Group MAE0.02730.02450.02120.0213
      QALE MAE0.5410.3990.3510.434
      Notes. Standard errors are in parentheses.
      • 1.
        N = 35,062; 25,320 were 16 y or older; 22,143 had complete EQ-5D responses; 10,469 had an EQ-5D score not equal to 1 for the two-part model (2PM) regression.
      • 2.
        Mean absolute error (MAE) is the distance between predicted and observed EQ-5D scores. The prediction error of mean scores for the age-sex-IMD groups gives us the group MAE. Quality-adjusted life expectancy (QALE) MAE is the prediction error, measured in quality-adjusted life-years, of the 360 QALE estimates against those made when using observed EQ-5D scores.
      • 3.
        Output for 2PM is from the second stage, whereas MAE relates to both parts of the model.
      EQ-5D, EuroQol five-dimensional questionnaire; OLS, ordinary least squares.
      low asterisk P < 0.01.
      P < 0.1.

      QALE

      Adjusting LE for HRQOL had substantial impacts on inequality, shown in Table 3. The direction of this impact depends on which dimension of inequality we focus on. Adjusting for HRQOL increased the absolute difference between the least and the most deprived quintile groups from 6.5 years to 11.9 QALYs. Conversely, sex inequality was reduced, reflecting higher female morbidity. Inequality at birth between sexes dropped from 3.6 years to 1.0 QALYs. The standard errors generated from the simulation, also reported in Table 3, averaged 0.29 QALYs across IMD and sex groups, resulting in 95% confidence intervals of around 1.2 QALYs. The full range of QALE predictions is detailed in Table 4.
      Table 3Comparisons of absolute and relative inequality in quality-adjusted and unadjusted life expectancy by index of multiple deprivation (IMD) quintile group and sex.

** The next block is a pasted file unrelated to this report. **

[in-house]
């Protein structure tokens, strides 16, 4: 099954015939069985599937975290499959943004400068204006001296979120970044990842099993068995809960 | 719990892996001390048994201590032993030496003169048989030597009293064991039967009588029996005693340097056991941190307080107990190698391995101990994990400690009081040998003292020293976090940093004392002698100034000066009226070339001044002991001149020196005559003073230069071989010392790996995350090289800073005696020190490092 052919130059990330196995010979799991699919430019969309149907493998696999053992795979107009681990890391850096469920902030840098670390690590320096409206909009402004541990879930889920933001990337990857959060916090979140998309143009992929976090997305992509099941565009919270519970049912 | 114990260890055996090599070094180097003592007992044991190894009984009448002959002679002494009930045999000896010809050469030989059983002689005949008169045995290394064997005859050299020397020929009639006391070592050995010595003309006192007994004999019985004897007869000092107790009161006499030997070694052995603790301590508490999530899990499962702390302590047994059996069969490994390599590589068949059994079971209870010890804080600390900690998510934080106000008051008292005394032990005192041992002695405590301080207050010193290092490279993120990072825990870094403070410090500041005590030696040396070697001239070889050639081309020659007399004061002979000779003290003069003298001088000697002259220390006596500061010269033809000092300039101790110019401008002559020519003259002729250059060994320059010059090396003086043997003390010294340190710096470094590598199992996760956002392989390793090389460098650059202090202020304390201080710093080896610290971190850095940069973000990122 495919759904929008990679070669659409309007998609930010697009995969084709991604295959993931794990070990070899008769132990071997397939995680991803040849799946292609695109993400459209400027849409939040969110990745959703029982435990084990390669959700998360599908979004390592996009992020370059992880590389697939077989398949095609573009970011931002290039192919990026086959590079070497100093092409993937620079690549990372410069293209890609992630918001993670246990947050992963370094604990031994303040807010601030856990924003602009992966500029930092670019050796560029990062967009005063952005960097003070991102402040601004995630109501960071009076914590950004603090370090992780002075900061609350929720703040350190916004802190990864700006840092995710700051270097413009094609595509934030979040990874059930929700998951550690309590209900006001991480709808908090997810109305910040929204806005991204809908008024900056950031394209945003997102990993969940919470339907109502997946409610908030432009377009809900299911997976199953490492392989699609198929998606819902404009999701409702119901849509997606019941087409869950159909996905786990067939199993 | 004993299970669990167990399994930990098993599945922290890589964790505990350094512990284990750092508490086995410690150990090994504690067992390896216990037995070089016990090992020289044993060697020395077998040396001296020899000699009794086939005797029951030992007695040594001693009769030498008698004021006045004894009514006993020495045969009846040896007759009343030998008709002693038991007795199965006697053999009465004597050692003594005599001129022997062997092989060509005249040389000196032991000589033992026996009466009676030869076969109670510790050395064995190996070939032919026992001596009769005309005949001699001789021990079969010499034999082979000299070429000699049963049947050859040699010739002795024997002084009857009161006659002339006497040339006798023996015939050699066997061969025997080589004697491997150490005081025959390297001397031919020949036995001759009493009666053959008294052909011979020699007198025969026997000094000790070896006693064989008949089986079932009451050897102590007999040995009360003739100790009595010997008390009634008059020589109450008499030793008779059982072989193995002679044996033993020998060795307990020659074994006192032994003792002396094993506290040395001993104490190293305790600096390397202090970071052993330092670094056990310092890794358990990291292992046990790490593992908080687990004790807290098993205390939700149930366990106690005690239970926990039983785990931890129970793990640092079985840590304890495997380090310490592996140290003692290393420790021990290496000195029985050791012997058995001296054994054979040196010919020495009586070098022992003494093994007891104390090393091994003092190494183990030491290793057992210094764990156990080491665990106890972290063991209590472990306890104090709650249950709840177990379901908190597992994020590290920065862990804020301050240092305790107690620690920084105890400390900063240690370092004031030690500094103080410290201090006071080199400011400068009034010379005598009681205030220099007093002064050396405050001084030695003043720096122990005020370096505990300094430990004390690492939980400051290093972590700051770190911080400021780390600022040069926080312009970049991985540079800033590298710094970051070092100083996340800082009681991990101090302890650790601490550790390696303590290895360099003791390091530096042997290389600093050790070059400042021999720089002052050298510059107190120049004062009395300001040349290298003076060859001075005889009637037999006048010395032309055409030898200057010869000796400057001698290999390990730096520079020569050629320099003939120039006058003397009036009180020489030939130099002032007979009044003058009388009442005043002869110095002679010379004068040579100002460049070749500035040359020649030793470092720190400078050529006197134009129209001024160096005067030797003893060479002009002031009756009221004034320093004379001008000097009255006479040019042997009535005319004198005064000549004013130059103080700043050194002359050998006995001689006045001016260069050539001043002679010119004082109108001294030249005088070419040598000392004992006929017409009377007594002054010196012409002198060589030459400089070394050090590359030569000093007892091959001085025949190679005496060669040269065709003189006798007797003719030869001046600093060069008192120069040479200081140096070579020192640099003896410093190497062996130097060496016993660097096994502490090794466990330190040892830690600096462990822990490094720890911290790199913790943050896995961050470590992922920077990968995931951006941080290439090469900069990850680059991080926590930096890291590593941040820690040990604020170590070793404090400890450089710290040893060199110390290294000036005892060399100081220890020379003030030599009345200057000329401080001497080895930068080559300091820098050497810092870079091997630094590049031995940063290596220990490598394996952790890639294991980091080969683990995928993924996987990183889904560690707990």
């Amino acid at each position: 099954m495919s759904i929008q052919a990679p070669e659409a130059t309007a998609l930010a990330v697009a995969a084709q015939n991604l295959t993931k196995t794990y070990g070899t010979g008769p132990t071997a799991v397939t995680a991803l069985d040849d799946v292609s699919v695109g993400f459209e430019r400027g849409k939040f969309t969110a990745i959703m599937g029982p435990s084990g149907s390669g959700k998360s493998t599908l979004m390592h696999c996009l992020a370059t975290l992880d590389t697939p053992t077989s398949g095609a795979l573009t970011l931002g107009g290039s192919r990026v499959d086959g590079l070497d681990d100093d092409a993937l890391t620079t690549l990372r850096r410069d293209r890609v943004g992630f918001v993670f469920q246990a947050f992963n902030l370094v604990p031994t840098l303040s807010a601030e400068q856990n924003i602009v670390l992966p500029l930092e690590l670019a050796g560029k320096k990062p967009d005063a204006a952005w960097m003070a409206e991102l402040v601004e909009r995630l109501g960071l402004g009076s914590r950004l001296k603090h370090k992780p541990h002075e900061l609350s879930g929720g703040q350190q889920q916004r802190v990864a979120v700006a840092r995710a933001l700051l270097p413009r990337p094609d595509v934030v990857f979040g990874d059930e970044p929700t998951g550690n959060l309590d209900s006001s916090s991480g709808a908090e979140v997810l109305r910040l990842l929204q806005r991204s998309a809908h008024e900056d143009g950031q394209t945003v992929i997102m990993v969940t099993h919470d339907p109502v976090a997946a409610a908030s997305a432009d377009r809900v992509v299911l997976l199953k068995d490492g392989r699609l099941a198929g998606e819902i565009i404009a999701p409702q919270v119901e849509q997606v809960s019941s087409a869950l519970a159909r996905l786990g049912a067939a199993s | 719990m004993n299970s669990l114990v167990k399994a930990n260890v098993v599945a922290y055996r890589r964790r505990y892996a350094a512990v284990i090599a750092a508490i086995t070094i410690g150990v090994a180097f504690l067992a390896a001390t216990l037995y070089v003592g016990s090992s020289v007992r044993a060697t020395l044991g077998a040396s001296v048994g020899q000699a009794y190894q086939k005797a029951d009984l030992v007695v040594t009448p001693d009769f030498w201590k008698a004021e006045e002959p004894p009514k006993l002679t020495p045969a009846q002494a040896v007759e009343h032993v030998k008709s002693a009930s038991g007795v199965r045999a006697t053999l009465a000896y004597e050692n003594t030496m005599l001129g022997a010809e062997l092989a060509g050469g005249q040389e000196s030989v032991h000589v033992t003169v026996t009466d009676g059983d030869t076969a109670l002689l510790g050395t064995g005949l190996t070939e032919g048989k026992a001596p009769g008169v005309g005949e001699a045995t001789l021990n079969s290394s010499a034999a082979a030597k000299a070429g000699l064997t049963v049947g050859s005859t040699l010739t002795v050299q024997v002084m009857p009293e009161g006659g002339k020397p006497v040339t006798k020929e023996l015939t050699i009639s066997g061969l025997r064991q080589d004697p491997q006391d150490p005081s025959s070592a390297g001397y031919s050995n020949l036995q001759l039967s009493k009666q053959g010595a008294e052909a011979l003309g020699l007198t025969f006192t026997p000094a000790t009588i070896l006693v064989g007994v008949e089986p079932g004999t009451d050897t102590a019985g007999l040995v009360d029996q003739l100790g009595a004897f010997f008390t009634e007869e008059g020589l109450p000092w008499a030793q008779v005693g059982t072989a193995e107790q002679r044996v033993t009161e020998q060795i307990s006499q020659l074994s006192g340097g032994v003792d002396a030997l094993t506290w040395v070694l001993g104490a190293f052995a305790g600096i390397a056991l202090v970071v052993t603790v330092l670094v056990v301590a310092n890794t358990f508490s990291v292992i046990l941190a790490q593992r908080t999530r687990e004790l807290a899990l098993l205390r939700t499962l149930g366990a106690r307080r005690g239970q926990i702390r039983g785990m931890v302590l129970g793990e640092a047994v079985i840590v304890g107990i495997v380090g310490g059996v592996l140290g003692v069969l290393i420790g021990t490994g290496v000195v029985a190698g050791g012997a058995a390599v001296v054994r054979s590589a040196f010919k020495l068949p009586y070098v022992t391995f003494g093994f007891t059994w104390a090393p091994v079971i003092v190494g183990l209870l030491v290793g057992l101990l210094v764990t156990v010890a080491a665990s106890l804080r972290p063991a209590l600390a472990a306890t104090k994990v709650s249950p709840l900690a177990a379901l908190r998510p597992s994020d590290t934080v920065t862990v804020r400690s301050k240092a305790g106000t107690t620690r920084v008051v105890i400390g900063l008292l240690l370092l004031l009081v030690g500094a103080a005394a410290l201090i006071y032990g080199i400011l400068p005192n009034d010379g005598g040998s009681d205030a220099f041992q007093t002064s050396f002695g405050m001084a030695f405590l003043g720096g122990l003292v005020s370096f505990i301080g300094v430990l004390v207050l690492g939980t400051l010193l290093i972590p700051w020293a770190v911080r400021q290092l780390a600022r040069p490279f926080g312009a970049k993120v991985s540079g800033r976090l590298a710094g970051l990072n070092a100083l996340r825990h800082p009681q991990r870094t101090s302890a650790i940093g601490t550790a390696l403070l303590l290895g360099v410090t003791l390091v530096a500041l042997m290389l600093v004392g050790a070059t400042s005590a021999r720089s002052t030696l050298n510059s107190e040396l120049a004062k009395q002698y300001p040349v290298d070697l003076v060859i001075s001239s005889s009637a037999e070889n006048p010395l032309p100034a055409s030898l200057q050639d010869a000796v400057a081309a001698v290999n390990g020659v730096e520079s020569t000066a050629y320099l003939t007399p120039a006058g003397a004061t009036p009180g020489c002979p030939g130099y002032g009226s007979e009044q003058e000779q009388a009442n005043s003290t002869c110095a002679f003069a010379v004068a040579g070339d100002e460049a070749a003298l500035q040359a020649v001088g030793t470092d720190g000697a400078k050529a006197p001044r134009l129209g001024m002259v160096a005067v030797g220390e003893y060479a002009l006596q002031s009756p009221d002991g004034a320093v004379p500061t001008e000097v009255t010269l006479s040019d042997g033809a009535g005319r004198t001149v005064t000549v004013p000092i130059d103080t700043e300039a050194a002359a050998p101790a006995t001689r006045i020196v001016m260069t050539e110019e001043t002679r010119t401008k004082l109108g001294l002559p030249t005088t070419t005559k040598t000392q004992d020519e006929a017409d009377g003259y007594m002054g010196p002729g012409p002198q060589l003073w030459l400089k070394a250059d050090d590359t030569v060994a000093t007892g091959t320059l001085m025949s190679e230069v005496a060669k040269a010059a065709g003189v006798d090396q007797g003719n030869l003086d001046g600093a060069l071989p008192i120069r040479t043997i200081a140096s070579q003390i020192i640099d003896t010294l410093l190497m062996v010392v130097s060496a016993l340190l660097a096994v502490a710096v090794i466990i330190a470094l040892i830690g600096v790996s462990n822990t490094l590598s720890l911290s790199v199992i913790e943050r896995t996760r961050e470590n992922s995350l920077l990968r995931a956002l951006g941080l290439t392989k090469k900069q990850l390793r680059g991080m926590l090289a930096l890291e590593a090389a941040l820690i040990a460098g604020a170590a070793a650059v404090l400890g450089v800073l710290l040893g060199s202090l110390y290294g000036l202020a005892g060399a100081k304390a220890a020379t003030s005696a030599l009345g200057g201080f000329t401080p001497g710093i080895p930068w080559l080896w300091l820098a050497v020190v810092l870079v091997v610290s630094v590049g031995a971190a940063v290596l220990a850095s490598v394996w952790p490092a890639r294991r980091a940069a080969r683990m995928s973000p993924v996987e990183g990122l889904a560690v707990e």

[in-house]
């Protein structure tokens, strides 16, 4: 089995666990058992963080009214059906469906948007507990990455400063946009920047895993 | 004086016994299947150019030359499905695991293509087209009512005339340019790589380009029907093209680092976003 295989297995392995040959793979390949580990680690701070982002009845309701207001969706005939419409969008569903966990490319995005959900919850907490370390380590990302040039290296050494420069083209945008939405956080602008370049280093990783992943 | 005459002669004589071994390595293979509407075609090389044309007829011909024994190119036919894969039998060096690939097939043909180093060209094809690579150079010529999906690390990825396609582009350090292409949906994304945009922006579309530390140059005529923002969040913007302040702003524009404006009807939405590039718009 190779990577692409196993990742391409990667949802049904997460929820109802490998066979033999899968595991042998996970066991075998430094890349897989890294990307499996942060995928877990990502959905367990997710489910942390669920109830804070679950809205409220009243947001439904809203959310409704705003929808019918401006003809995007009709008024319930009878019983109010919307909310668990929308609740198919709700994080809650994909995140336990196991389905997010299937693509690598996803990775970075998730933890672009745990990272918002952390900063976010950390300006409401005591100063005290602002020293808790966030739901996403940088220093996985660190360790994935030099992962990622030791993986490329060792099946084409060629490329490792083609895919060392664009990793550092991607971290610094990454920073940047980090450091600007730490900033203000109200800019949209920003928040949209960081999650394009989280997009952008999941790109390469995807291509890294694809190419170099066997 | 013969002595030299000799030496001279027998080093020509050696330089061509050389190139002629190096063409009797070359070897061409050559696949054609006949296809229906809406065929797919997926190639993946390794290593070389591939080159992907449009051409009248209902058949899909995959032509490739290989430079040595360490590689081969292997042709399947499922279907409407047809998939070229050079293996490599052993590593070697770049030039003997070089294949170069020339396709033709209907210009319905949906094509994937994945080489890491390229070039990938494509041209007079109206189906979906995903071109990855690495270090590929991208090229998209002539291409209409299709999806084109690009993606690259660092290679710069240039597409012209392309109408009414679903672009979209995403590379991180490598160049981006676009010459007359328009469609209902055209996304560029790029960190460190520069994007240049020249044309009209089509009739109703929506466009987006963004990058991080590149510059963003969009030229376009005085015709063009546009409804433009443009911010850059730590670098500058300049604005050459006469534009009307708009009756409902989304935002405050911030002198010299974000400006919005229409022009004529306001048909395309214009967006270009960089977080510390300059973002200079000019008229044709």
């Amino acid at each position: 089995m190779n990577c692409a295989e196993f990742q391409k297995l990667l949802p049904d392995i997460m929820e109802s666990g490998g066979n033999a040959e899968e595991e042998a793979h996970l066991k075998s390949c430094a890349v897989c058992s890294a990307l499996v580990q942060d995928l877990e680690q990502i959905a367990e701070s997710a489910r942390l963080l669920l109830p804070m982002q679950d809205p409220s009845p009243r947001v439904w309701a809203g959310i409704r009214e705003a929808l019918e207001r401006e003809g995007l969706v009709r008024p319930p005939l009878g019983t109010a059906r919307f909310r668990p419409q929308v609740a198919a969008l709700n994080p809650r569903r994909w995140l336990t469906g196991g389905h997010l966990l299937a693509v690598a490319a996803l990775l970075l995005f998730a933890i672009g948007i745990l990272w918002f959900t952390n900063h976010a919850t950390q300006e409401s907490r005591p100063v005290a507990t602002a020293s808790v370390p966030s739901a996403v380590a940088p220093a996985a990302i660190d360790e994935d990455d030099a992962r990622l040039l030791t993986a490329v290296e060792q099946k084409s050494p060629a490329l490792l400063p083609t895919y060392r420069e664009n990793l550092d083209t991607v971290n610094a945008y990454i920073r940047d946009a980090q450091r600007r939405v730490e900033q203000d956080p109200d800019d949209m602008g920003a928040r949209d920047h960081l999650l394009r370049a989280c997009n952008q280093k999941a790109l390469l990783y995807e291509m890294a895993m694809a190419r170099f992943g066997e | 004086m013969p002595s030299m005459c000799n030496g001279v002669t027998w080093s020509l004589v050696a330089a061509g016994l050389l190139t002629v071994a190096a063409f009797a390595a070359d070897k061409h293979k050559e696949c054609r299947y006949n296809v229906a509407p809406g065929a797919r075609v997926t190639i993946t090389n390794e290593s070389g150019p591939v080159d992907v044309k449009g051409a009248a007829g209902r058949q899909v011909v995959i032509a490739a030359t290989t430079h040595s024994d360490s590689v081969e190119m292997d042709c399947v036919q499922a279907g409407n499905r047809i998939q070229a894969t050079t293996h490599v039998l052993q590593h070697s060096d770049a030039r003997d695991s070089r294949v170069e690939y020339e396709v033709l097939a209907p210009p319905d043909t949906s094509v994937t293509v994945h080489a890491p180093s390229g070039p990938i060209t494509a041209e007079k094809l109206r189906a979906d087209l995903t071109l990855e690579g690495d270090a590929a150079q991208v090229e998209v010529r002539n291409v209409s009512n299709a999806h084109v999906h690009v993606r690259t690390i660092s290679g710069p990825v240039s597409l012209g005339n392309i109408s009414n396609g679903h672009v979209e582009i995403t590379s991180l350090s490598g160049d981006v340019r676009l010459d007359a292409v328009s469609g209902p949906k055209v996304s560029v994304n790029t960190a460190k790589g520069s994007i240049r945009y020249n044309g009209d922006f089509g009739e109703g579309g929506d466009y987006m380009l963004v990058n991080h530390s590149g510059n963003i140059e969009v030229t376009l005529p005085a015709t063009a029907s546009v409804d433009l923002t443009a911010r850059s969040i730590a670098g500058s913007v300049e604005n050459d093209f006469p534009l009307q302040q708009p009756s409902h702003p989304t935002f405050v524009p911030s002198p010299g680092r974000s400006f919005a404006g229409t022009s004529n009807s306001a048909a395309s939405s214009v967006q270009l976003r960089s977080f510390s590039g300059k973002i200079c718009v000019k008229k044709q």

IMD quintile groupMaleFemaleCombined
      Life expectancy
      1 (most deprived)75.2 (0.061)79.9 (0.060)77.5 (0.044)
      278.0 (0.061)81.9 (0.056)80.0 (0.041)
      379.8 (0.058)83.3 (0.054)81.6 (0.040)
      481.3 (0.056)84.3 (0.052)82.8 (0.038)
      5 (least deprived)82.6 (0.058)85.4 (0.055)84.0 (0.040)
      Mean79.483.081.2
      Absolute IMD gap7.4 (0.084)5.5 (0.082)6.5 (0.060)
      Relative IMD gap0.10 (0.001)0.07 (0.001)0.08 (0.001)
      Absolute sex gap3.60
      Relative sex gap0.05
      Quality-adjusted life expectancy
      1 (most deprived)62.3 (0.348)64.1 (0.375)63.2 (0.343)
      267.0 (0.327)68.2 (0.330)67.7 (0.306)
      369.5 (0.309)70.4 (0.317)70.0 (0.289)
      472.8 (0.264)73.4 (0.267)73.2 (0.236)
      5 (least deprived)74.8 (0.183)75.2 (0.181)75.1 (0.134)
      Absolute IMD gap12.5 (0.323)11.2 (0.339)11.9 (0.328)
      Relative IMD gap0.20 (0.006)0.17 (0.006)0.19 (0.006)
      Absolute sex gap0.74
      Relative sex gap0.01
      Notes. Absolute gap is Q5 − Q1. Relative gap is (Q5/Q1) − 1. Standard errors are given in parentheses.
      Table 4Predicted quality-adjusted life expectancy by 5-y age group, sex, and index of multiple deprivation (IMD) quintile group (1 = most deprived).
      Age (y)MaleFemale
      IMD 1IMD 2IMD 3IMD 4IMD 5MeanIMD 1IMD 2IMD 3IMD 4IMD 5Mean
      0–462.367.069.572.874.869.364.168.270.473.475.270.5
      5–958.362.765.168.270.264.960.164.066.168.970.766.2
      10–1453.858.160.463.465.360.355.759.561.564.265.961.6
      15–1949.453.555.758.660.455.651.455.056.959.561.157.0
      20–2445.049.051.153.955.650.947.150.552.354.856.452.5
      25–2940.744.546.649.250.846.442.846.147.950.251.748.0
      30–3436.540.142.144.646.142.038.641.743.445.647.143.6
      35–3932.435.837.740.041.537.634.537.439.141.142.539.3
      40–4428.531.633.435.637.033.430.633.334.836.738.135.1